The Pima County Board of Supervisors approved 2 projects this week intended to make a dent in the area's affordable housing shortage.
Like much of the U.S., the county is plagued by sharply rising rents and dwindling supplies of homes, especially at the low end of the market.
A study by the ASU Morrison Institute last year found for every 10 low-income families looking for a place to rent in Pima County, there were only 2.9 homes available.
On Tuesday the Board of Supervisors approved a $2.6 million dollar plan that would add 203 low-income housing units, both new and refurbished. The vote was 4-1, with the board's lone Republican, Steve Christy, dissenting.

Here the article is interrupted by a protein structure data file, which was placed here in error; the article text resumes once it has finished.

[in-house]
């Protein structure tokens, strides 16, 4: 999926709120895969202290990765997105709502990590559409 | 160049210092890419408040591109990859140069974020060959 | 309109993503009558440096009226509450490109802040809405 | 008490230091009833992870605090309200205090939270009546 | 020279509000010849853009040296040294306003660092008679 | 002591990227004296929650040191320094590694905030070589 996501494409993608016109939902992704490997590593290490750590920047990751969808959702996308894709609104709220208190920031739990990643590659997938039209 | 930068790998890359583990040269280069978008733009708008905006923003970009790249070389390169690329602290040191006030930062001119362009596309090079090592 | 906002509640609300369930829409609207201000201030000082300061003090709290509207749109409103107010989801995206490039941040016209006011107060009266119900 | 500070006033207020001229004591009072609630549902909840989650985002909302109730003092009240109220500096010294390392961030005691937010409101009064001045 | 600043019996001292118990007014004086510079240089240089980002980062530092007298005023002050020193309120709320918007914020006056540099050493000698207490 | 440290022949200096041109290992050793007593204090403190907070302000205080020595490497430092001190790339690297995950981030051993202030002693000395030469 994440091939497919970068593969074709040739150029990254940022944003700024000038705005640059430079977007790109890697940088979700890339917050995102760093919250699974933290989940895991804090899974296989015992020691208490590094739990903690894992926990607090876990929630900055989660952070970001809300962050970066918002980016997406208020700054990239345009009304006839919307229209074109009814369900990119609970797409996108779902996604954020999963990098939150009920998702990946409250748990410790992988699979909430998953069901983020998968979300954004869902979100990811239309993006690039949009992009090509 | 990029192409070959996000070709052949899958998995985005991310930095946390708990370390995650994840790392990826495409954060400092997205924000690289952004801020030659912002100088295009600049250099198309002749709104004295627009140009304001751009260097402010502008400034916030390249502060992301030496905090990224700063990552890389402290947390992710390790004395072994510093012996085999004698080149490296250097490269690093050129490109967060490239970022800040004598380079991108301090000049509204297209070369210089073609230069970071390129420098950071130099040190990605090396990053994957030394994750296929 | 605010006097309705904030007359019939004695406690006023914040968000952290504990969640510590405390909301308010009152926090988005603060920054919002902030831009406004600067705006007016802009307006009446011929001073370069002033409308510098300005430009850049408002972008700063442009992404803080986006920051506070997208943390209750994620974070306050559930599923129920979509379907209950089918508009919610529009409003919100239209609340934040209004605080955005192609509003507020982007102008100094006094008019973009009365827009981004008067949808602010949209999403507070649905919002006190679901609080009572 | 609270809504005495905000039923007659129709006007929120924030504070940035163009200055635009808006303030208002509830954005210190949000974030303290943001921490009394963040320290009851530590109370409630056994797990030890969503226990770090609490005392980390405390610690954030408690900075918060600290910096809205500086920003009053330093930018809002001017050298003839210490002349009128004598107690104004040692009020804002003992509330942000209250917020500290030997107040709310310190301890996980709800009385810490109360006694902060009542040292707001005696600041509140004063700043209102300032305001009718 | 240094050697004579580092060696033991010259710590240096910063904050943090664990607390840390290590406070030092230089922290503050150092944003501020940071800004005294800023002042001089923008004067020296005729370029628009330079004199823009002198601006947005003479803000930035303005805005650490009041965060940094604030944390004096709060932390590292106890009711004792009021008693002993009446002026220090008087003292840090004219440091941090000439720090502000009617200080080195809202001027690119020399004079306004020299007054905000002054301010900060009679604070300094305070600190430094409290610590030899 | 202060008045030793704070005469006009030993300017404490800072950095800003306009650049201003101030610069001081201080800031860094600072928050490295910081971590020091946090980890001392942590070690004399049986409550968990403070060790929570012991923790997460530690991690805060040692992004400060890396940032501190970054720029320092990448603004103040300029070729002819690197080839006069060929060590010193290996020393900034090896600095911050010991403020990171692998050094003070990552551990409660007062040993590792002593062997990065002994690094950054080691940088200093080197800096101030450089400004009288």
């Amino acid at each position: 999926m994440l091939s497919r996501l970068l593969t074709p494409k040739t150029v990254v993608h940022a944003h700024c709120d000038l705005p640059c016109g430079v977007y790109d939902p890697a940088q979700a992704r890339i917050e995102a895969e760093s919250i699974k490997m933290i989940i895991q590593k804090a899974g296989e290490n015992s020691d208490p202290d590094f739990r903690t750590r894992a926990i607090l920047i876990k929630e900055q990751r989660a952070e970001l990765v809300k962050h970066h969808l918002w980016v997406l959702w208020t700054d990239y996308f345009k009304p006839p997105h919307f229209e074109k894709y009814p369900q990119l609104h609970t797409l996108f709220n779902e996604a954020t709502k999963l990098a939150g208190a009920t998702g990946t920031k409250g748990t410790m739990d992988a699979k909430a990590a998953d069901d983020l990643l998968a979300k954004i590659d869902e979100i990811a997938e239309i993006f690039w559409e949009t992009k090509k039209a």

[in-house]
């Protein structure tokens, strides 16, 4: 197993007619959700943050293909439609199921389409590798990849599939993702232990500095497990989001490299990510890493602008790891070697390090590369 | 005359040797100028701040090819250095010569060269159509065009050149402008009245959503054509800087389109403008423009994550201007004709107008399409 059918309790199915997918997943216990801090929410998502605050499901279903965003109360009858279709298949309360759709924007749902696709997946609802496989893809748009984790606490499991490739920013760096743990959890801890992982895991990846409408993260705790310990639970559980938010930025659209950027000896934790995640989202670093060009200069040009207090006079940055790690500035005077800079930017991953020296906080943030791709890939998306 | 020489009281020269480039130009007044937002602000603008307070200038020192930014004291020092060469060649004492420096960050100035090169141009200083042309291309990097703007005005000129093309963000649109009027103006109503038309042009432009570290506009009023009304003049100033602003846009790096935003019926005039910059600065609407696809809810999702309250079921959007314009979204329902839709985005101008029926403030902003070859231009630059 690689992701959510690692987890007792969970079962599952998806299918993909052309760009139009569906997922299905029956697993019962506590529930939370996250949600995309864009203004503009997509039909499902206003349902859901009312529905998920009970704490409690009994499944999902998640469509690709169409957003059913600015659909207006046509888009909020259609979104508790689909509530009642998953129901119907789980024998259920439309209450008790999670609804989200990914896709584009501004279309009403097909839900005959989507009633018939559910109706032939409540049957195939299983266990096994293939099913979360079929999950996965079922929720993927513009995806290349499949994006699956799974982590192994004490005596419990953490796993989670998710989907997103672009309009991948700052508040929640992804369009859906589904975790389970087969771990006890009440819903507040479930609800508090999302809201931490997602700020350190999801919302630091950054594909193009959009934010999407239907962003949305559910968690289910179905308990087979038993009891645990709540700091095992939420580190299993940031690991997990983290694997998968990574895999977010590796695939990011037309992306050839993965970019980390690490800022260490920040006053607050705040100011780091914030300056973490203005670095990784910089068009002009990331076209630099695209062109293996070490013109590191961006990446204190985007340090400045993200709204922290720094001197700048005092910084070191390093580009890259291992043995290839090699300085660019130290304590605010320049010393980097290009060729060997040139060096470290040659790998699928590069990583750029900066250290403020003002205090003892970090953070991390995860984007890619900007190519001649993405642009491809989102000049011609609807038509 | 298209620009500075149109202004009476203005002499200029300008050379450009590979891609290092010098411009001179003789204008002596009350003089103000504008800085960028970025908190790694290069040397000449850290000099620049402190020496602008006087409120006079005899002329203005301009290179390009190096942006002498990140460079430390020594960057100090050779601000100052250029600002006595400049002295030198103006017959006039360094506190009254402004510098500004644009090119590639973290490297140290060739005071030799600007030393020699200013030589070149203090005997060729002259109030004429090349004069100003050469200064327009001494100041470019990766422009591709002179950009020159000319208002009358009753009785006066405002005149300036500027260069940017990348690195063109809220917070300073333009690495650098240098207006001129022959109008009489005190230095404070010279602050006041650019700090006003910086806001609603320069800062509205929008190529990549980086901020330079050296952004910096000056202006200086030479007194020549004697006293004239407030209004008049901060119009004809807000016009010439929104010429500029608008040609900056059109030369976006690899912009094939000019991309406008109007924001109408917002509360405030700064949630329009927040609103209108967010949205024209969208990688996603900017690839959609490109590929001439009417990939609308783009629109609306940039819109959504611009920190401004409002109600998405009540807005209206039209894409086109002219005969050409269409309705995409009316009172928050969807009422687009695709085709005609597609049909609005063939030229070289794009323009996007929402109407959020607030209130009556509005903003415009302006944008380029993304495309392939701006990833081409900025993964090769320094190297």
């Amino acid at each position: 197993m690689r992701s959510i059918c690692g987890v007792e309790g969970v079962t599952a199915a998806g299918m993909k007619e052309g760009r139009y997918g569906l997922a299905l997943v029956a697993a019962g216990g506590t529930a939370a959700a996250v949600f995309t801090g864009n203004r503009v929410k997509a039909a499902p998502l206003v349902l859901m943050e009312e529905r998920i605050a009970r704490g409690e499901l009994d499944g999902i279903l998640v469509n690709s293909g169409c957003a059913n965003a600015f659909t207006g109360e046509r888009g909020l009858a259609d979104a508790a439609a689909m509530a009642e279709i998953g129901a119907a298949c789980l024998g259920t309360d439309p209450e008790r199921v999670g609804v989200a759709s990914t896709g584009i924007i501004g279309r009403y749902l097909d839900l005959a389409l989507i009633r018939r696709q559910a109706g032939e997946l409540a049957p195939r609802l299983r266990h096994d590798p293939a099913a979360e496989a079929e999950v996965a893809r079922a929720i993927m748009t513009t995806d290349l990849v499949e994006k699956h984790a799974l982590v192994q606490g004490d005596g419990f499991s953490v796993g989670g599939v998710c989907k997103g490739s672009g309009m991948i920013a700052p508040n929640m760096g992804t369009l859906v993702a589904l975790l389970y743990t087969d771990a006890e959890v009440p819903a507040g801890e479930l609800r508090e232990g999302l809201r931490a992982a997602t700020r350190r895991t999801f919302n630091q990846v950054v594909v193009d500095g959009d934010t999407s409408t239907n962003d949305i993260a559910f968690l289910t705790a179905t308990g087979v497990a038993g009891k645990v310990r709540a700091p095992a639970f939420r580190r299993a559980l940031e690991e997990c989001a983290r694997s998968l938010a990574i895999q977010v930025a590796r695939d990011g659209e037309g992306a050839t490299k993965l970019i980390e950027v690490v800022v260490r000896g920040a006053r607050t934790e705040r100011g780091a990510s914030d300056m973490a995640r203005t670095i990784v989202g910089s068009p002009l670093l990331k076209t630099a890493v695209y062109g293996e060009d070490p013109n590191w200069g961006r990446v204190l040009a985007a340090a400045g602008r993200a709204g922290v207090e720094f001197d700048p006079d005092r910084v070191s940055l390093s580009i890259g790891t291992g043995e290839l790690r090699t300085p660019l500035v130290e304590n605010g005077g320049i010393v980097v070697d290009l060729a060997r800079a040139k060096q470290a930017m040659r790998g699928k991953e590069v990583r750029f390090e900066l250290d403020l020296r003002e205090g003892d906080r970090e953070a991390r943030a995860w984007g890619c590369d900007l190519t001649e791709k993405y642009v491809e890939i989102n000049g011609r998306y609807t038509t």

The plan approved Tuesday will give $2.1 million to Southwest Non-Profit Housing to build 107 new apartments, and $500,000 to Family Housing Resources to renovate the 96 unit Talavera Apartments.
Although he supports the effort, Democratic Supervisor Matt Heinz says it doesn't go far enough. For comparison, he noted the amount the county is spending on road improvements:
"We have $43 million in the budget we just passed -- 43 million -- for roads, which is great. I just voted for it. But we really have to do better," Heinz said.
He suggested the board "add a zero" to the number of dollars it was spending on affordable housing, increasing it by a factor of ten.
The board plans to award another $1.5 million in affordable home projects in the coming months. And the 18 member Regional Affordable Housing Commission will continue to look for potential projects in the coming years.